I noted a few features of the icon. It references a painting by Lawren Harris, with Canadian landscape in the background. The light around the pine trees expresses a sense of God’s encounter with Lonergan’s vocation.
On the floor of the chapel I had placed books, pens, pads, name tag holders, white board markers, Bibles. I noted how in the icon, Lonergan was bent down in front of a book, a symbol of his vocation. I invited folk to pick up something from the floor that expressed their current vocation – as student, as lecturer, as administrator. Once collected, I invited folk to return to their seat and lay it down at their feet, much like Lonergan had. I then invited us, as Lonergan was, to look up, expectantly, attentively.
Suddenly each of us were engaging with the icon not just as something visual that we were looking at, but as something we were physically participating with. Our bodies were becoming more deeply connected.
I noted how in the icon, the Spirit spoke as Lonergan looked up. So what one word might the Spirit be wanting to speak to us, as we looked up from our vocations? Which meant that we all as a group had now moved into a time of lectio divina. We had move from sermon to prayer, from explanation to worship.
I maintained this space by introducing a series of breath prayers. We breathed in strength, freedom, hope and love; and breathed out exhaustion, self-doubt, distrust and hate. That sense of looking up, expectantly, attentively, was maintained through the in and out of our breathing. There was by now a palpable sense of God in the air as together, looking up from our individual and diverse vocations, we continued to connect with God.
A seque into communion then occurred, by inviting folk to place their symbol on the communion table. Our vocations were recentered by bread and wine. We continued to breath together as we encountered grace in the sacraments.
There were many people expressing thanks at the end, for the richness and depth, for the dignity given to the practice of theology, for the space to breathe in God. In just over 20 minutes, we had worshipped, prayed, participated in the sacraments, in a way that connected our ordinary and everyday vocations with Divine presence.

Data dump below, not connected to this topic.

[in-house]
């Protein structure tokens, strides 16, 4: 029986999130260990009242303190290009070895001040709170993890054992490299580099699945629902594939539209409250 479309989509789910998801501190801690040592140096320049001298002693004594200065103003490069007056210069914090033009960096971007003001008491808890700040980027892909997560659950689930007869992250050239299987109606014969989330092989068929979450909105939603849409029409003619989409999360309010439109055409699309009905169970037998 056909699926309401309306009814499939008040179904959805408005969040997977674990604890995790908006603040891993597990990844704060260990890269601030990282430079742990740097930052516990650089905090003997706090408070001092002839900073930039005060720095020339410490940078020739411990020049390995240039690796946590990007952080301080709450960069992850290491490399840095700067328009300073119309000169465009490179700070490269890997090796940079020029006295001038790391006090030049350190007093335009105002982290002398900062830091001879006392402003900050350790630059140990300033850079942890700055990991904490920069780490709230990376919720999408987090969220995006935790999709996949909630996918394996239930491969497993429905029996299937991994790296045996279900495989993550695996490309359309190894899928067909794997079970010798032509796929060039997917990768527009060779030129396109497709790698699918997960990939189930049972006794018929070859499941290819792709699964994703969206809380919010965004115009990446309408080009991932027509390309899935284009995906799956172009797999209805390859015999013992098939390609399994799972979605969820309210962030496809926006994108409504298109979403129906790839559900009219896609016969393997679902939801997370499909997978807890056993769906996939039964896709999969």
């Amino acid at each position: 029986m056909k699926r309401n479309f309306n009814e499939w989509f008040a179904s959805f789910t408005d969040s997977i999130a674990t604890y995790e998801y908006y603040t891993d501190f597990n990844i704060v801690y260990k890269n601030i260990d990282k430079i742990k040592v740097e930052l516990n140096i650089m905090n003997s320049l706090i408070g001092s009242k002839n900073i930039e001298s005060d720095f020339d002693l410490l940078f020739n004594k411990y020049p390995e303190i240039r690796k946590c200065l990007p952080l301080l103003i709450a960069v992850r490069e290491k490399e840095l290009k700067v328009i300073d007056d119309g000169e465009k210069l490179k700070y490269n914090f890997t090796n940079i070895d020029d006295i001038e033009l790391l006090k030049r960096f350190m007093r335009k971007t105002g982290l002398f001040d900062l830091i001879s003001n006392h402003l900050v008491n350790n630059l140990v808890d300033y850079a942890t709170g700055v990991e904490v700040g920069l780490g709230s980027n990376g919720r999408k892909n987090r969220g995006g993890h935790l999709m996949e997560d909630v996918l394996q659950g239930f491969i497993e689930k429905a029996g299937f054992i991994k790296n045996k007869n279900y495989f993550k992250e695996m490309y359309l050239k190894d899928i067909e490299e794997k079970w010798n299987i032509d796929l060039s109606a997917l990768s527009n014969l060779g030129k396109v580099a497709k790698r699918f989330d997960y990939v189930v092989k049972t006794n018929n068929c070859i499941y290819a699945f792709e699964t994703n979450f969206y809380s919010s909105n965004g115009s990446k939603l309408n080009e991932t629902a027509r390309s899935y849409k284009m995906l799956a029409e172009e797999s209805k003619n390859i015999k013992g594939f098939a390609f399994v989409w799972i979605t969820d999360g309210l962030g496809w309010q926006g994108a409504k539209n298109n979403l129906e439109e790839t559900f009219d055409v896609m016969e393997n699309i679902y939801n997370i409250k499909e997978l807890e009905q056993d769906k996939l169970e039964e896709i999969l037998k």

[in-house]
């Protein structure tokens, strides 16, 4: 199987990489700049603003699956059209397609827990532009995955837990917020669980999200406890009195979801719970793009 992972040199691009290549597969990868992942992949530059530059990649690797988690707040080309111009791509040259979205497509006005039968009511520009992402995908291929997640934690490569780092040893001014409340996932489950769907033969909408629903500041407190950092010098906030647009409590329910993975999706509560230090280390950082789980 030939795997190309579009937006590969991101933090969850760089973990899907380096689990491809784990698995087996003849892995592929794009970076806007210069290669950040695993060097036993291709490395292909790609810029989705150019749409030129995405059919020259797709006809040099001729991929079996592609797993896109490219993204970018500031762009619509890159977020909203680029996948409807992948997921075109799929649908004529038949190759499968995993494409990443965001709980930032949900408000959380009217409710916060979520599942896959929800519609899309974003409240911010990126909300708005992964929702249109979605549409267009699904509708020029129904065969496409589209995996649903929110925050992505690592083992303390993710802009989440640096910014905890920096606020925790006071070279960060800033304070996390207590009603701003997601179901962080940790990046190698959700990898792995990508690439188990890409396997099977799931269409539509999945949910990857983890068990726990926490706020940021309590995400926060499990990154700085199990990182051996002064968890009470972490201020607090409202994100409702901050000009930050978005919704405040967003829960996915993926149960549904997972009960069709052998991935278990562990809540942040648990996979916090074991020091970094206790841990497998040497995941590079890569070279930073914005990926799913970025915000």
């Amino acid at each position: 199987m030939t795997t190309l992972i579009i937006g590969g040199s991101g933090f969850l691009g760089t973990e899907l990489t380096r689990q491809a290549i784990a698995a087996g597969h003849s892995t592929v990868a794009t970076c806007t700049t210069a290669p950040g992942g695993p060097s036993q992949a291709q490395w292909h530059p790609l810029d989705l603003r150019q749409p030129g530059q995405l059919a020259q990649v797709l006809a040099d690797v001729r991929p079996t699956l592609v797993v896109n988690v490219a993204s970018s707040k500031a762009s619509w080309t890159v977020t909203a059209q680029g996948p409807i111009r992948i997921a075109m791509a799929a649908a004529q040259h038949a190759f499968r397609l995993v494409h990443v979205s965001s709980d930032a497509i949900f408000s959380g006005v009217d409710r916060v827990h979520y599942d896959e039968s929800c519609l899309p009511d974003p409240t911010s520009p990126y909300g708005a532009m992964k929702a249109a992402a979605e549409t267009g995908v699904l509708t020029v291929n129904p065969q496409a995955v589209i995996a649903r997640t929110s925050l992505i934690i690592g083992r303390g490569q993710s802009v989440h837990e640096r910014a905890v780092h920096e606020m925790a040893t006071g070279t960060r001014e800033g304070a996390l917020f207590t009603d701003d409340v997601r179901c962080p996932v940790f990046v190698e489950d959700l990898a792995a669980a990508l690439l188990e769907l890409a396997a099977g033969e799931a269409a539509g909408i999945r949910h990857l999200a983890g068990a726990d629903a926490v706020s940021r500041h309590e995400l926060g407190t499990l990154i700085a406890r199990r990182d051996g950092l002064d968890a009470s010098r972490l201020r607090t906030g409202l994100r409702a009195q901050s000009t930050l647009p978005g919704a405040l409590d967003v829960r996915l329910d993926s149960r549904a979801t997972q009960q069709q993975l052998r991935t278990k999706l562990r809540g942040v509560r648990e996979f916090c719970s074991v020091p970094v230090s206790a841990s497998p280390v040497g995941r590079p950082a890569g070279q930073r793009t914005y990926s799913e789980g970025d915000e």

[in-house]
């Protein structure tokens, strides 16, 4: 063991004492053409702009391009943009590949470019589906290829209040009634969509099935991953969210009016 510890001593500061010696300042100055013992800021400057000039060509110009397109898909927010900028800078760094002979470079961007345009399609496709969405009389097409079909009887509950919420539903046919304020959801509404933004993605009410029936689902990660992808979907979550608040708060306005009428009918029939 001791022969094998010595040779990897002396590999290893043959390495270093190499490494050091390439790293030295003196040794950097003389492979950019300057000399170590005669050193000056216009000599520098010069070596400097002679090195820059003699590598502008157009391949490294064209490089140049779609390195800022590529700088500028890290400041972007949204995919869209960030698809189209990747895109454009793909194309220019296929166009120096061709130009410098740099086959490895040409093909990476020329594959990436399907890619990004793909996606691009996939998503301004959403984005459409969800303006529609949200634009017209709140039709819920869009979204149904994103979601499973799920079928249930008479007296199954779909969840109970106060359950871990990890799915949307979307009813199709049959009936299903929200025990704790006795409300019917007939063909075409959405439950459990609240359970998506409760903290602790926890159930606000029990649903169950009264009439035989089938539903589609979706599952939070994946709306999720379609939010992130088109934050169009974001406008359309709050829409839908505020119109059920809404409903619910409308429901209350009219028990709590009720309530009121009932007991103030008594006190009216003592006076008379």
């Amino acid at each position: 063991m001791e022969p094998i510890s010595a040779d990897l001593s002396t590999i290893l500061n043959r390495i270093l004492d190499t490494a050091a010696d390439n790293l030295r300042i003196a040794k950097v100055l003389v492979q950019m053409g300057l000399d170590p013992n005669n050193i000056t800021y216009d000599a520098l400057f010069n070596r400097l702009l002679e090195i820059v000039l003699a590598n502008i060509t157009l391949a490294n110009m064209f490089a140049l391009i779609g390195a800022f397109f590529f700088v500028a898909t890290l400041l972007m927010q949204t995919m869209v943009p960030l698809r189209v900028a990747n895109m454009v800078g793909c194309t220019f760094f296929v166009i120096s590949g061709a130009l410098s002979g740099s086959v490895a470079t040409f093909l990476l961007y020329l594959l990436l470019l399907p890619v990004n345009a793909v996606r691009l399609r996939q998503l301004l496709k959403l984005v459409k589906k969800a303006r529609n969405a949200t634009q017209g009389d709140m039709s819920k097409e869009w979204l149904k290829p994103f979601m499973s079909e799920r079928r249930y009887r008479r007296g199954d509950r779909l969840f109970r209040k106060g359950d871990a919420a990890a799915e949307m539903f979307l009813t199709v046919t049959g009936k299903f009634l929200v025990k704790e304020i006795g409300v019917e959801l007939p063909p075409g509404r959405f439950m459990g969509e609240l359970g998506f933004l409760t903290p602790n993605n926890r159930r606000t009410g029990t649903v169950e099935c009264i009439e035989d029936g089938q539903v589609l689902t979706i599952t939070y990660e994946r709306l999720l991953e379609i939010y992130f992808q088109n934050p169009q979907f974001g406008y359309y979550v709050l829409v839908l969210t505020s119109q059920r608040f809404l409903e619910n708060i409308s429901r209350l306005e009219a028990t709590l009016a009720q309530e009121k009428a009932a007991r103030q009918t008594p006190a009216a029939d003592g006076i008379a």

Wednesday, March 04, 2015
lectio decorio (reading the skin)
A creationary: a space to be creative with the lectionary. For more resources go here.
Lectio divina (divine reading) is a practice by which Scripture is read slowly, seeking for God’s voice. Today I invited the community at worship at Uniting College to enter into lectio decorio (reading the skin). (Decorio is latin for skin).
The spark was the lectionary text – John 2:13-22, when Jesus cleanses the temple. Searching google, I found the work of Amanda Galloway. As a way to connect with women in India, a system of Biblical story telling has been developed. It uses the traditional henna process to symbolize biblical stories (I’ve blogged about henna and Biblical storytelling before). Henna, a temporary artwork drawn on hands and other parts of the body, is a popular beauty technique in parts of Asia, Africa and the Middle East. As the story is told, the images are drawn onto the hand and arm.
I didn’t have the time (chapel is 20 minutes, including communion), nor the materials (henna), to literally use henna. But I loved the way the Amanda Galloway’s design told the story, and told it onto skin. It seeemed to also connect with the Biblical text, which was all about whips and overturned tables and thus a story about skin in the game of justice.
So, after reading the lectionary text, I introduced the design. I noted how it is used. I then invited folk to trace the design onto their skin. Not with henna, but by using their finger, while I read the text (slowly enough to give time for the tracing).
And so skin touched skin, as the Bible story was heard and traced (decorio).
I then repeated the process, inviting folk to trace to design on their other hand. Given that folk most likely initially chose their dominant hand, it felt deeply gospel to trace the design again, this time using a weaker finger. This also created links between the two contexts – us in the first week of the semester, with all the new learning that a semester involves, women in India, unable to read, but still opening themselves to learning.
I then moved into the six minute communion. And suddenly the passing of the peace had new meaning. It was another moment of lectio decorio, reading the skin, as the gospel story traced on my hand touched the gospel story traced on the hand on another.
I’m still to unpack with those gathered what the experience meant for them.
But for me, the invitation three times to hear a Gospel story, the deeper sense of connection as that gospel was traced on my skin, the sharing of a practice from another cultural context as an expression of solidarity in learning – felt very embodied.
So there we are, lectio decorio (reading the skin).
Thursday, September 25, 2014
green theologies: ancient, creative
Water gives life. The shores of Lake Galilee are richly green, filled with fruit, treelined and in places covered with grass. On the lake shore at Tagba is the Church of Multiplication. It honours the feeding of the multitudes, the rich abundance of that miracle. What is intriguing is that on the church floor, on either side of the altar, are a set of mosiacs.